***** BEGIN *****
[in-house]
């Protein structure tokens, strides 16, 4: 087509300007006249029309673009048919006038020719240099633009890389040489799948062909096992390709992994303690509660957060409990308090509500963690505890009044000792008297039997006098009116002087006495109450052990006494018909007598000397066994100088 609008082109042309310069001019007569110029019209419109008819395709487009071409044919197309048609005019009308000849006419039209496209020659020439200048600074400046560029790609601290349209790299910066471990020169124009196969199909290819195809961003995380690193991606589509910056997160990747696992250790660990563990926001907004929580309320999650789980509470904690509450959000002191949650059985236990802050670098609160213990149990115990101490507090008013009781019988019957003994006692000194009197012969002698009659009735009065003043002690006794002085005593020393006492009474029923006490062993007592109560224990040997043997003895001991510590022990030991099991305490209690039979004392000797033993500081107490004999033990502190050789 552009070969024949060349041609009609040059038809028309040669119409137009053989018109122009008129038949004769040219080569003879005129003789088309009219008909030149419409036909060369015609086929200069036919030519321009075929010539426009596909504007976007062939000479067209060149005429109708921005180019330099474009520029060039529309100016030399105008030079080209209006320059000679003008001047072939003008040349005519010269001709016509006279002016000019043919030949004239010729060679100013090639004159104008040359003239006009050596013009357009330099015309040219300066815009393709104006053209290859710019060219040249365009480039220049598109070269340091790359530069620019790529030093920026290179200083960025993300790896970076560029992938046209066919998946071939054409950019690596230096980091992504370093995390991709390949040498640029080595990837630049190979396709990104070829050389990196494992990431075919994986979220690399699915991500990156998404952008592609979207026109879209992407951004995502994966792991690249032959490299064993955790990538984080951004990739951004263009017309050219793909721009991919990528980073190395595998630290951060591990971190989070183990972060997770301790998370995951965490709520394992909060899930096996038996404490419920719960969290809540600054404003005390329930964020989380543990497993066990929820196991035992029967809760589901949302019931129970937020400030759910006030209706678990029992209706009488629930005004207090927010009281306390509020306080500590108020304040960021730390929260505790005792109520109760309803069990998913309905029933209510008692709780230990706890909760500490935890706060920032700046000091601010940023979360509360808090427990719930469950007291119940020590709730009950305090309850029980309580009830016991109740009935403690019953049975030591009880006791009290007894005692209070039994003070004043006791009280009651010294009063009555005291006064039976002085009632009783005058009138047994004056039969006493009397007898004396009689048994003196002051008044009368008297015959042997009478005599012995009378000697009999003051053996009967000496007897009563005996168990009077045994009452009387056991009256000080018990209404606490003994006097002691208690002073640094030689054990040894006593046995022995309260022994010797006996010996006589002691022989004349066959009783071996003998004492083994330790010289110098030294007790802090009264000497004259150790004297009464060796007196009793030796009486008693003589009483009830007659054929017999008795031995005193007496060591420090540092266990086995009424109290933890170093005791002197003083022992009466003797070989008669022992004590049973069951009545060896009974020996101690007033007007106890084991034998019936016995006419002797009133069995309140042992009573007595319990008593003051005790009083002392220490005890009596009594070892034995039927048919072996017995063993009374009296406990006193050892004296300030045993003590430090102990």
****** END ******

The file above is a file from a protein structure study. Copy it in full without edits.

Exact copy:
[in-house]
């Protein structure tokens, strides 16, 4: 087509300007006249029309673009048919006038020719240099633009890389040489799948062909096992390709992994303690509660957060409990308090509500963690505890009044000792008297039997006098009116002087006495109450052990006494018909007598000397066994100088 609008082109042309310069001019007569110029019209419109008819395709487009071409044919197309048609005019009308000849006419039209496209020659020439200048600074400046560029790609601290349209790299910066471990020169124009196969199909290819195809961003995380690193991606589509910056997160990747696992250790660990563990926001907004929580309320999650789980509470904690509450959000002191949650059985236990802050670098609160213990149990115990101490507090008013009781019988019957003994006692000194009197012969002698009659009735009065003043002690006794002085005593020393006492009474029923006490062993007592109560224990040997043997003895001991510590022990030991099991305490209690039979004392000797033993500081107490004999033990502190050789 552009070969024949060349041609009609040059038809028309040669119409137009053989018109122009008129038949004769040219080569003879005129003789088309009219008909030149419409036909060369015609086929200069036919030519321009075929010539426009596909504007976007062939000479067209060149005429109708921005180019330099474009520029060039529309100016030399105008030079080209209006320059000679003008001047072939003008040349005519010269001709016509006279002016000019043919030949004239010729060679100013090639004159104008040359003239006009050596013009357009330099015309040219300066815009393709104006053209290859710019060219040249365009480039220049598109070269340091790359530069620019790529030093920026290179200083960025993300790896970076560029992938046209066919998946071939054409950019690596230096980091992504370093995390991709390949040498640029080595990837630049190979396709990104070829050389990196494992990431075919994986979220690399699915991500990156998404952008592609979207026109879209992407951004995502994966792991690249032959490299064993955790990538984080951004990739951004263009017309050219793909721009991919990528980073190395595998630290951060591990971190989070183990972060997770301790998370995951965490709520394992909060899930096996038996404490419920719960969290809540600054404003005390329930964020989380543990497993066990929820196991035992029967809760589901949302019931129970937020400030759910006030209706678990029992209706009488629930005004207090927010009281306390509020306080500590108020304040960021730390929260505790005792109520109760309803069990998913309905029933209510008692709780230990706890909760500490935890706060920032700046000091601010940023979360509360808090427990719930469950007291119940020590709730009950305090309850029980309580009830016991109740009935403690019953049975030591009880006791009290007894005692209070039994003070004043006791009280009651010294009063009555005291006064039976002085009632009783005058009138047994004056039969006493009397007898004396009689048994003196002051008044009368008297015959042997009478005599012995009378000697009999003051053996009967000496007897009563005996168990009077045994009452009387056991009256000080018990209404606490003994006097002691208690002073640094030689054990040894006593046995022995309260022994010797006996010996006589002691022989004349066959009783071996003998004492083994330790010289110098030294007790802090009264000497004259150790004297009464060796007196009793030796009486008693003589009483009830007659054929017999008795031995005193007496060591420090540092266990086995009424109290933890170093005791002197003083022992009466003797070989008669022992004590049973069951009545060896009974020996101690007033007007106890084991034998019936016995006419002797009133069995309140042992009573007595319990008593003051005790009083002392220490005890009596009594070892034995039927048919072996017995063993009374009296406990006193050892004296300030045993003590430090102990």